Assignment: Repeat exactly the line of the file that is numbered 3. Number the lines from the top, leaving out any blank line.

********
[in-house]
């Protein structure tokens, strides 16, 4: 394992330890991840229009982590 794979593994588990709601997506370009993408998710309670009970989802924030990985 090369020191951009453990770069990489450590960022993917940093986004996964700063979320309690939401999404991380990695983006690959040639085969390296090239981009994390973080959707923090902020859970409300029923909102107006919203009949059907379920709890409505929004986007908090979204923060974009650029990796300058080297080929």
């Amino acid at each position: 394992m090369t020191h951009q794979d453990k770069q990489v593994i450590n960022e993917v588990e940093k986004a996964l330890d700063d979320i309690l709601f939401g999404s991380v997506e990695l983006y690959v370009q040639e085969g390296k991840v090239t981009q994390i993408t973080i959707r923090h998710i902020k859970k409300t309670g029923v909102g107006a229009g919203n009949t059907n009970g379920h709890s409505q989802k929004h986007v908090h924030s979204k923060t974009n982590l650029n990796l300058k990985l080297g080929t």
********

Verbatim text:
């Amino acid at each position: 394992m090369t020191h951009q794979d453990k770069q990489v593994i450590n960022e993917v588990e940093k986004a996964l330890d700063d979320i309690l709601f939401g999404s991380v997506e990695l983006y690959v370009q040639e085969g390296k991840v090239t981009q994390i993408t973080i959707r923090h998710i902020k859970k409300t309670g029923v909102g107006a229009g919203n009949t059907n009970g379920h709890s409505q989802k929004h986007v908090h924030s979204k923060t974009n982590l650029n990796l300058k990985l080297g080929t």